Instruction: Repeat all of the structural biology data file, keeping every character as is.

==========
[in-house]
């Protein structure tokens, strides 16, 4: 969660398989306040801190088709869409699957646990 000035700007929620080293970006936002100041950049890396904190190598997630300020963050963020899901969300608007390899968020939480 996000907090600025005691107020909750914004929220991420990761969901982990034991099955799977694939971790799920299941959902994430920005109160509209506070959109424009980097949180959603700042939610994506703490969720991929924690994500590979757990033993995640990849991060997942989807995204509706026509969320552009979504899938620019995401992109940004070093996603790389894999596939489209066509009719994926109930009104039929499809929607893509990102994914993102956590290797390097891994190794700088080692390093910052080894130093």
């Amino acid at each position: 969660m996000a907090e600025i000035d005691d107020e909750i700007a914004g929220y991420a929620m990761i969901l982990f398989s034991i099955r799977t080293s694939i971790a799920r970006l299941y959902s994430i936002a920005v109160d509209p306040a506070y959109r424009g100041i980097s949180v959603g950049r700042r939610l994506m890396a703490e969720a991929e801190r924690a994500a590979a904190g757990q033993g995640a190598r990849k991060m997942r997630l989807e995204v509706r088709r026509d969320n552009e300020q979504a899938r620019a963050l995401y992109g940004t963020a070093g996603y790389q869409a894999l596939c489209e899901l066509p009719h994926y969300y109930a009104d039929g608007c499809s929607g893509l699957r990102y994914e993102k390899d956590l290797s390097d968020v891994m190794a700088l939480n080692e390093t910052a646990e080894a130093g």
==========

[in-house]
């Protein structure tokens, strides 16, 4: 969660398989306040801190088709869409699957646990 000035700007929620080293970006936002100041950049890396904190190598997630300020963050963020899901969300608007390899968020939480 996000907090600025005691107020909750914004929220991420990761969901982990034991099955799977694939971790799920299941959902994430920005109160509209506070959109424009980097949180959603700042939610994506703490969720991929924690994500590979757990033993995640990849991060997942989807995204509706026509969320552009979504899938620019995401992109940004070093996603790389894999596939489209066509009719994926109930009104039929499809929607893509990102994914993102956590290797390097891994190794700088080692390093910052080894130093």
């Amino acid at each position: 969660m996000a907090e600025i000035d005691d107020e909750i700007a914004g929220y991420a929620m990761i969901l982990f398989s034991i099955r799977t080293s694939i971790a799920r970006l299941y959902s994430i936002a920005v109160d509209p306040a506070y959109r424009g100041i980097s949180v959603g950049r700042r939610l994506m890396a703490e969720a991929e801190r924690a994500a590979a904190g757990q033993g995640a190598r990849k991060m997942r997630l989807e995204v509706r088709r026509d969320n552009e300020q979504a899938r620019a963050l995401y992109g940004t963020a070093g996603y790389q869409a894999l596939c489209e899901l066509p009719h994926y969300y109930a009104d039929g608007c499809s929607g893509l699957r990102y994914e993102k390899d956590l290797s390097d968020v891994m190794a700088l939480n080692e390093t910052a646990e080894a130093g």